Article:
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Global Peace Foundation, Cooperation Ireland Launch ‘Cross Community Engagement’ Pilot in Jersey City

One-Year Project Supports ‘Proactive’ Peace Building

With commanding views of the Statue of Liberty and Ellis Island in New York Harbor, Jersey City is unsurprisingly a melting pot of immigrants—recently named as the most diverse city in the United States based on data from the U.S. Census Bureau. A part of the New York metropolitan area, Jersey City in neighboring New Jersey draws strength from its diversity.  But it also confronts challenges to social cohesion due to violent crime and other economic and social stresses.

Cat Lockman, a program organizer and Director of Organizational
Development for the Global Peace Foundation, explains how Cross
Community Engagement  can proactively prevent conflict.

To address these sobering trends, which are shared by many cities, Global Peace Foundation in partnership with the U.S. Administration on Children and Families and Cooperation Ireland, launched the Cross-Community Engagement (CCE) pilot program in Jersey City during a four-day training program on July 17-21, 2016. The program is a proactive approach for prevention of conflict and extremism, with an emphasis on youth leadership development. 

CCE engages small groups of Latino, African American, Asian, Caucasian and Arab youth. It fosters long-term peacebuilding and positive youth leadership development. Over the course of the next 9-12 months, youth will participate in a series of workshops, field trips and activities designed to build cross-cultural relationships.

Through a facilitated community mapping process, youth will design and implement a community service or social enterprise project to address a need in their own community—putting their acquired leadership skills into practice.  By the end of the program, youth will have resume-worthy training, community development expertise and real-life entrepreneurial experiences in implementing a social enterprise project.

Cooperation Ireland’s Youth and Community Facilitator Mr. Barry
Fennell leads a training session.

The CCE approach in Jersey City is based on Cooperation Ireland’s 30-year history working with Protestant and Catholic youth and encouraging interaction, dialogue and practical collaboration within Northern Ireland and between Northern Ireland and the Republic of Ireland.

Locally, GPF has engaged additional stakeholders including the U.S. Administration on Children and Families of the Department of Health and Human Services, New Jersey Attorney General's Office, New Jersey Department of Children and Families, Jersey City Police Department, Board of Education and others, to tailor the program to a diverse, urban American setting.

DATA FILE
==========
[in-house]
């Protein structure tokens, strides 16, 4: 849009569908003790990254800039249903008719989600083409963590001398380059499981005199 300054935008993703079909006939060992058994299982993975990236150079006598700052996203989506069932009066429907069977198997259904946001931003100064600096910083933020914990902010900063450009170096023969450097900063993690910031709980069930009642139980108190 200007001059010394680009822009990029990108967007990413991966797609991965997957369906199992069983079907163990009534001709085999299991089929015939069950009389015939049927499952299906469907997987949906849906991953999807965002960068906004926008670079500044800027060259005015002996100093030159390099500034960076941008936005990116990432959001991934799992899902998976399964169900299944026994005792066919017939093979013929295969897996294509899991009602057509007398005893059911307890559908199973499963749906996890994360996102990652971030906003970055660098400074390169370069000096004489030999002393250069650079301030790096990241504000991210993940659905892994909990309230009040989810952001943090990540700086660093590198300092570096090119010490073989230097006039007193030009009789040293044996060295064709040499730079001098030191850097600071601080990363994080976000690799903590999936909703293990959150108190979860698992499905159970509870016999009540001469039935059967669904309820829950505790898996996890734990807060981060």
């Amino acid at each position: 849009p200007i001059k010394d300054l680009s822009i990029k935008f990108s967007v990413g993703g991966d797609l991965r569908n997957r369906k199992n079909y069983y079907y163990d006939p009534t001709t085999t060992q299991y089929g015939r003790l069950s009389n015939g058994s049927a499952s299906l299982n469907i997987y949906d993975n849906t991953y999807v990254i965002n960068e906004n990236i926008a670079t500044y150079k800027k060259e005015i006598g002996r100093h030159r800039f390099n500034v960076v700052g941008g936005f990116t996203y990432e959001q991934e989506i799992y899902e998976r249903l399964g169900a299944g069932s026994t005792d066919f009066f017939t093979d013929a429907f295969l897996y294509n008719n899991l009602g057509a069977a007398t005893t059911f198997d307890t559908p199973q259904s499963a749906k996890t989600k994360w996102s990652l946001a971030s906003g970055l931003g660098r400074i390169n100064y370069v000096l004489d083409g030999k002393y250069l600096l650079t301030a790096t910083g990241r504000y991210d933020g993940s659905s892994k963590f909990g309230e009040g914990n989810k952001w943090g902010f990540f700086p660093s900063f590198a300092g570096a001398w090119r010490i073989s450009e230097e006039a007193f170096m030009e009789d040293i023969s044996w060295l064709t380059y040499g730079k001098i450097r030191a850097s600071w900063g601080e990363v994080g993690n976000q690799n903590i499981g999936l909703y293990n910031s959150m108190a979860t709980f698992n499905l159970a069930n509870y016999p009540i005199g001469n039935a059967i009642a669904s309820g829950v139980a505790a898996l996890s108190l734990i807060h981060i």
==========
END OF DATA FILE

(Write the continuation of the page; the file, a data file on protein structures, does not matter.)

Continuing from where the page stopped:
“We want more prevention and less crisis intervention,” said Cat Lockman, a program organizer and Director of Organizational Development for the Global Peace Foundation. “Sometimes we wait until a crisis happens to put the fire out. This is a way to prevent the fire, to proactively prevent violence and respond to issues confronting these communities.”

Left: Franklin Walker, Associate Superintendent of Jersey City Public Schools, and Dan Wiley, Senior Program Manager of Jersey City Department of Recreation, participate in discussions; Center: Facilitators participate in an activity to learn more about each other; Right: Lori Ruiz of Jersey City Public Schools.

In part 1 of the program on July 18 and 19, GPF USA and Cooperation Ireland conducted a joint training program with local grassroots leaders to share their best practices and build connections among the different cultural and religious groups in the city.

Cooperation Ireland’s New Technology Manager, Dr. Alan Largey, and Youth and Community Facilitator, Mr. Barry Fennell, led the training. Dr. Largey discussed some of the lessons they had learned in addressing conflict in Northern Ireland. He also described the distinct challenges posed for peacebuilding in conflict and post-conflict societies around the world. Initially, he said, a peacekeeping phase is focused on stopping the violence. There follows a peacemaking phase where institutions may be in place but the two communities did not want to deal with each other. “The peacebuilding process is bringing these two communities together.”

From left: Co-operation Ireland facilitator Barry Fennell,
Franklin Walker of  Jersey City Public Schools, Co-operation Ireland
facilitator Dr. Alan Largey, and Global Peace Foundation USA
President Alan Inman.

After part 1 of the program, facilitators organized two youth sessions. These sessions trained youth leaders in the specific process of engaging youth, understanding small group dynamics, and educating individuals to go beyond self-interest or identity-based outlooks.

Mr. Dan Wiley, Senior Program Manager of Jersey City Department of Recreation, saw the CCE initiative as an important approach with applications in other cities. The training session, he said, is a significant opportunity to “build a model that can be replicated across not only this state but across this nation.”

Through this pilot initiative, the Global Peace Foundation intends to measure the empirical impact on identity-based attitudes and behaviors as a basis for cross community engagement in other cities. Rutgers University is an evaluation partner in this initiative.